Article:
ST. PETERSBURG, Fla. - Contradicting a federal report, five Georgia scientists say 80 percent, not 26 percent, of the crude oil from the Deepwater Horizon disaster remains in the Gulf of Mexico.
"Where has all the oil gone? It hasn't gone anywhere. It still lurks in the deep," said University of Georgia marine scientist Chuck Hopkinson.
Earlier this month, White House energy adviser Carol Browner said on several morning TV shows, "More than three-quarters of the oil is gone. The vast majority of the oil is gone."
The Georgia scientists said federal officials are misinterpreting the data.
"The bottom line is most of it is still out there," Hopkinson told the Associated Press. "There's nothing in the report to substantiate the 26 percent."
In St. Petersburg, University of South Florida researchers briefed reporters on their latest findings on Tuesday.
They said oil from that may be from the BP disaster has traveled further east than previously thought and was found to be at toxic levels. Tests will be conducted to confirm the source of the oil.
It's believed that dispersants used to break up the spill may have sent droplets of crude to the floor of the Gulf in an area known as the Desoto Canyon, not far from Panama City.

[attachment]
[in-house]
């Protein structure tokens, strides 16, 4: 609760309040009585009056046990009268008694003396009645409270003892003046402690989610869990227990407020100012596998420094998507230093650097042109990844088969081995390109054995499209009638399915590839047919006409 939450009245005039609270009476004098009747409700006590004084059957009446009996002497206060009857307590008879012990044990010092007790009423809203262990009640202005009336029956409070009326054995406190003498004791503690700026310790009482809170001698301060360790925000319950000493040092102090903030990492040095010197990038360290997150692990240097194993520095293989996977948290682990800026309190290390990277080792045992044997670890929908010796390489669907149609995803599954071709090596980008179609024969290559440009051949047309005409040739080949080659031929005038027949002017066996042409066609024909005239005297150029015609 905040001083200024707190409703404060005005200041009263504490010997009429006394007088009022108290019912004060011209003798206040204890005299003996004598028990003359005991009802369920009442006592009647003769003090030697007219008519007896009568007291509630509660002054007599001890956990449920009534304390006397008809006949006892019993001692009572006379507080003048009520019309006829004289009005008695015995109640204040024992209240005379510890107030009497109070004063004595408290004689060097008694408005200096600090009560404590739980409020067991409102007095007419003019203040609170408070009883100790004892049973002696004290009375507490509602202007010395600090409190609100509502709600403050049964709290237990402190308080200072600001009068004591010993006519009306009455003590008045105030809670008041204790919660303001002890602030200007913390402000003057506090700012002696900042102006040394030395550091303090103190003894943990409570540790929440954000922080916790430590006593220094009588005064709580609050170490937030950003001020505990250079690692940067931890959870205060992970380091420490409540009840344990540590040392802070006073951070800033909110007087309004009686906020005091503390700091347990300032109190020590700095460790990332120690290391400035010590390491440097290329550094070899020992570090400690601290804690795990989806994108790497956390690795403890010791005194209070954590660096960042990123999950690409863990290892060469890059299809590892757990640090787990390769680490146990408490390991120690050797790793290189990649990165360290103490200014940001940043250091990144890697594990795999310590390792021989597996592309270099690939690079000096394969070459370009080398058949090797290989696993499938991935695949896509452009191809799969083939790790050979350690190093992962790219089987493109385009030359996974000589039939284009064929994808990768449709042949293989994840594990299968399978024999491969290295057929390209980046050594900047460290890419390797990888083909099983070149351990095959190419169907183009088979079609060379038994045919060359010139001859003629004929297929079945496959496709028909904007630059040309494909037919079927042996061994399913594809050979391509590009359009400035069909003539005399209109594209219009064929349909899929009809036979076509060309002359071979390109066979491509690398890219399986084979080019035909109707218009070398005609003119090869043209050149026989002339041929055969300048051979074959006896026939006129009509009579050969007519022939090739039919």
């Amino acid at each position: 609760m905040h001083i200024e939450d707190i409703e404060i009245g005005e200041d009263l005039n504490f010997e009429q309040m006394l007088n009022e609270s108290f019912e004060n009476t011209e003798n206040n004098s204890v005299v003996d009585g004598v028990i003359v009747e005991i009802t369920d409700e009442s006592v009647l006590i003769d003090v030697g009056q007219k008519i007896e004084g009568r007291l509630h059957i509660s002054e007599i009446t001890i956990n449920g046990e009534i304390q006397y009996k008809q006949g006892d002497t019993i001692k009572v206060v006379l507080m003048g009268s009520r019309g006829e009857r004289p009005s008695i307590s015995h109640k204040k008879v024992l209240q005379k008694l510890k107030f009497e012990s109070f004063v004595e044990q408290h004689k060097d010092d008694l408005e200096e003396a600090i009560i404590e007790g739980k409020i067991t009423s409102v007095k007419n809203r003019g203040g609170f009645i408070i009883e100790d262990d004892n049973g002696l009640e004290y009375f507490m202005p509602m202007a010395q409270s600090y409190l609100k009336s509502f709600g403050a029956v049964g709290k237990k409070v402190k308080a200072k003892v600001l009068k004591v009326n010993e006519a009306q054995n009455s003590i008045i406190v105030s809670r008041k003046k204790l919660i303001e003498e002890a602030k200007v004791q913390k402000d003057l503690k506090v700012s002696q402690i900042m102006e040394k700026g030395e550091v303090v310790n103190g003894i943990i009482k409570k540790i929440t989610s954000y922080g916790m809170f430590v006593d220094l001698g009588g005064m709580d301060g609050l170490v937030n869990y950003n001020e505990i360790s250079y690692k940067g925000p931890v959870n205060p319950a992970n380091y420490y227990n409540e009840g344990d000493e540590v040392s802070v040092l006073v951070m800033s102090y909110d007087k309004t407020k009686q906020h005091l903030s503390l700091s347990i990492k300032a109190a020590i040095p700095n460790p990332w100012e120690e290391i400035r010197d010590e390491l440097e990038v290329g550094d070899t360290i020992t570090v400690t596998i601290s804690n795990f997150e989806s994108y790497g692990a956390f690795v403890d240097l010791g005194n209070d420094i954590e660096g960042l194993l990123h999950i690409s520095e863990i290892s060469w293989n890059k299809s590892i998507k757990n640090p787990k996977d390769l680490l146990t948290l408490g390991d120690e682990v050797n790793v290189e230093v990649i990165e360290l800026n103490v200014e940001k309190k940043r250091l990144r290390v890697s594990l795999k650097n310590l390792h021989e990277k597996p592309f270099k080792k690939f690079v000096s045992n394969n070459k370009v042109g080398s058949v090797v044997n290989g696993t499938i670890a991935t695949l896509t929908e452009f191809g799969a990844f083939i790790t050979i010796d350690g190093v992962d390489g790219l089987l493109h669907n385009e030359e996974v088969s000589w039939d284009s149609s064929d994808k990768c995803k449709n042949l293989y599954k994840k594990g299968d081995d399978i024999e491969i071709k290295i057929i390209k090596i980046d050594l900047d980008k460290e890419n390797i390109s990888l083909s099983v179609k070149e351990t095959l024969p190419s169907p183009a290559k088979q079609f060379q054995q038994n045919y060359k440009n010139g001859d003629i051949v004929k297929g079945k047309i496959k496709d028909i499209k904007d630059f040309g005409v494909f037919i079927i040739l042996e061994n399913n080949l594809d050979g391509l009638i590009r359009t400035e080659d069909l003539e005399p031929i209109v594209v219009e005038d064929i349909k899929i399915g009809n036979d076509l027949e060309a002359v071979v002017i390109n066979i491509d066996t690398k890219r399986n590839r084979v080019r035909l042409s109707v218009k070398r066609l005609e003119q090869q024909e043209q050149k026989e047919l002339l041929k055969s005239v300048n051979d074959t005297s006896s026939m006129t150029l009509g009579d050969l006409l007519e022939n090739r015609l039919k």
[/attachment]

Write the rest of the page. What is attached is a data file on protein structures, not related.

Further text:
Ultraviolet light was used to identify the oil. "It was very, very small droplets," said Dr. David Hollander. "It sparkled like a constellation of stars."
The USF team said the oil appears to be having a negative impact on marine life.
"The dispersant is moving the oil down out of the surface and into the deeper waters, where it can affect phytoplankton and other marine life," said USF researcher Dr. John Paul in a summary released Monday night.
Meanwhile, commercial shrimpers out for the first season since BP's disastrous spill indicated their catch was plentiful and free of oil, despite the new report about the amount of crude still in the Gulf.
Fishermen spent much of the summer mopping up oil but got back to work as the fall shrimping season in Louisiana's coastal waters opened Monday amid anxiety over whether the catch will be tainted by crude and whether anyone will buy it even if it is clean.
"We're not seeing any oil where I'm at. No tar balls, nothing," said Brian Amos, a 53-year-old shrimper who trawled in his 28-foot skiff, The Rolling Thunder, in a bay near Empire, Louisiana.
It was a step toward normalcy for many coastal towns that have been in limbo in the nearly four months since the spill shut down fishing, an economic linchpin for dock owners, restaurants and many other businesses along the Louisiana coast. Louisiana ranks first in the nation in shrimp, blue crab, crawfish and oysters, and the state's seafood industry overall generates an estimated $2.4 billion a year.
Sources: The Associated Press, CNN
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Plenty of sunshine with warm temps and humid conditions. Only a 20% chance for an afternoon shower or storm.